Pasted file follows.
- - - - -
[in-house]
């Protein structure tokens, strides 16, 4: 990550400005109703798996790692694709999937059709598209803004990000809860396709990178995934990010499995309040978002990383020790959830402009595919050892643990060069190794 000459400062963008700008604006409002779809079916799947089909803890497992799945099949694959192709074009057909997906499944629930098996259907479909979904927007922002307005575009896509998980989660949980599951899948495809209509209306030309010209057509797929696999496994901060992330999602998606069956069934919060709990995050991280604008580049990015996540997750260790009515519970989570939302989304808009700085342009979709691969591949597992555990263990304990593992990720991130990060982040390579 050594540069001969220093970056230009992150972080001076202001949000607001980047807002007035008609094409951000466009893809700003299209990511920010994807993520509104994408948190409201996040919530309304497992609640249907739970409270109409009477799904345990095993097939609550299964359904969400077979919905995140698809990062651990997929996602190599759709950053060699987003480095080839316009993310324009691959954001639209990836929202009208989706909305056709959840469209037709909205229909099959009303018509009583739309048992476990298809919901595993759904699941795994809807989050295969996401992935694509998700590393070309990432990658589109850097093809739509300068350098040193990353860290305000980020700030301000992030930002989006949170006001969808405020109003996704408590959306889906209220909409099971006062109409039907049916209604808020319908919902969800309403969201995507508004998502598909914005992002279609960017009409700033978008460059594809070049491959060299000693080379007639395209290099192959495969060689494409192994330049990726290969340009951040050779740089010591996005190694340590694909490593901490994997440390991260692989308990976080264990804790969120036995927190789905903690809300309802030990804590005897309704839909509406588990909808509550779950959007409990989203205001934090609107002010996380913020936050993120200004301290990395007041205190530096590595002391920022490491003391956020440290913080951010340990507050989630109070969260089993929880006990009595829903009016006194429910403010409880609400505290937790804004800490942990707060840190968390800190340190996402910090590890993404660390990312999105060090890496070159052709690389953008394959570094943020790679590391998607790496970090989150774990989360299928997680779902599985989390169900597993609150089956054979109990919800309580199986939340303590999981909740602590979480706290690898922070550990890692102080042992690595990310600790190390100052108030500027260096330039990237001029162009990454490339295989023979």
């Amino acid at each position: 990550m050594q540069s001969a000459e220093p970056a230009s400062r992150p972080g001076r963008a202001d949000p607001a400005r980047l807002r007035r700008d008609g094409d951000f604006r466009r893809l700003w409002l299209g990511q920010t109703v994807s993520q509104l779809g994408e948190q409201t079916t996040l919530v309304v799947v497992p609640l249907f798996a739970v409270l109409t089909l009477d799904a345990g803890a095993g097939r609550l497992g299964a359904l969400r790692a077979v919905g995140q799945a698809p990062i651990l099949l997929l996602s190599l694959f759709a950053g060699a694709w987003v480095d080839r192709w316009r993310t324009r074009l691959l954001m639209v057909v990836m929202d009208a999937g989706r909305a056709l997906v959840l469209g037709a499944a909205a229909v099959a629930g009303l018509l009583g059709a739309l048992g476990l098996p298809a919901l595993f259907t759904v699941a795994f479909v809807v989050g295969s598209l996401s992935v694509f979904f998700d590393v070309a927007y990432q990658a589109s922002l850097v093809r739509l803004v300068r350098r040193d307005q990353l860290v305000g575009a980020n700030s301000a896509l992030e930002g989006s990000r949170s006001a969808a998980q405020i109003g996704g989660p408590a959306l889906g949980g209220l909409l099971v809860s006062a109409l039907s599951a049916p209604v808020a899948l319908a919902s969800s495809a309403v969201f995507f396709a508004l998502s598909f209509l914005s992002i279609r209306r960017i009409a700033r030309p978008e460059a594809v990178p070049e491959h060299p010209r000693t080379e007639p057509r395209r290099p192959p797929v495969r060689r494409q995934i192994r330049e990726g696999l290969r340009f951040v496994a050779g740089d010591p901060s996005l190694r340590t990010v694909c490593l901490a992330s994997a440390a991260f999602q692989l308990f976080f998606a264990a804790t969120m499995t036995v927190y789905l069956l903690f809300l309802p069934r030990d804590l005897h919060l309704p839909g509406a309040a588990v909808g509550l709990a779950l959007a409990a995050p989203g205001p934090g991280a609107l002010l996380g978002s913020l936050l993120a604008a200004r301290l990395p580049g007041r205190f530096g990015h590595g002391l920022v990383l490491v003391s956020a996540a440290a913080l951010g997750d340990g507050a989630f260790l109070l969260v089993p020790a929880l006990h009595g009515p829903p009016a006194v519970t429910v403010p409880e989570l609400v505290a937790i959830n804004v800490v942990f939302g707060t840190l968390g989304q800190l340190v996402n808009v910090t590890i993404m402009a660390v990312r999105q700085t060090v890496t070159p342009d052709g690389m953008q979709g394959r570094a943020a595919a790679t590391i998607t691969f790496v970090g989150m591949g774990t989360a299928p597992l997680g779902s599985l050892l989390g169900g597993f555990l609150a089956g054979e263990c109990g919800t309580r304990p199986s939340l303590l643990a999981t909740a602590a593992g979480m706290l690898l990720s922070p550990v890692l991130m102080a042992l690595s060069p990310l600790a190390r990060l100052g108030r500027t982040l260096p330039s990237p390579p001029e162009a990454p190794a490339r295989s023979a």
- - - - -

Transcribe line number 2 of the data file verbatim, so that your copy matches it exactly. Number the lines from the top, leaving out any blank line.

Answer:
């Protein structure tokens, strides 16, 4: 990550400005109703798996790692694709999937059709598209803004990000809860396709990178995934990010499995309040978002990383020790959830402009595919050892643990060069190794 000459400062963008700008604006409002779809079916799947089909803890497992799945099949694959192709074009057909997906499944629930098996259907479909979904927007922002307005575009896509998980989660949980599951899948495809209509209306030309010209057509797929696999496994901060992330999602998606069956069934919060709990995050991280604008580049990015996540997750260790009515519970989570939302989304808009700085342009979709691969591949597992555990263990304990593992990720991130990060982040390579 050594540069001969220093970056230009992150972080001076202001949000607001980047807002007035008609094409951000466009893809700003299209990511920010994807993520509104994408948190409201996040919530309304497992609640249907739970409270109409009477799904345990095993097939609550299964359904969400077979919905995140698809990062651990997929996602190599759709950053060699987003480095080839316009993310324009691959954001639209990836929202009208989706909305056709959840469209037709909205229909099959009303018509009583739309048992476990298809919901595993759904699941795994809807989050295969996401992935694509998700590393070309990432990658589109850097093809739509300068350098040193990353860290305000980020700030301000992030930002989006949170006001969808405020109003996704408590959306889906209220909409099971006062109409039907049916209604808020319908919902969800309403969201995507508004998502598909914005992002279609960017009409700033978008460059594809070049491959060299000693080379007639395209290099192959495969060689494409192994330049990726290969340009951040050779740089010591996005190694340590694909490593901490994997440390991260692989308990976080264990804790969120036995927190789905903690809300309802030990804590005897309704839909509406588990909808509550779950959007409990989203205001934090609107002010996380913020936050993120200004301290990395007041205190530096590595002391920022490491003391956020440290913080951010340990507050989630109070969260089993929880006990009595829903009016006194429910403010409880609400505290937790804004800490942990707060840190968390800190340190996402910090590890993404660390990312999105060090890496070159052709690389953008394959570094943020790679590391998607790496970090989150774990989360299928997680779902599985989390169900597993609150089956054979109990919800309580199986939340303590999981909740602590979480706290690898922070550990890692102080042992690595990310600790190390100052108030500027260096330039990237001029162009990454490339295989023979």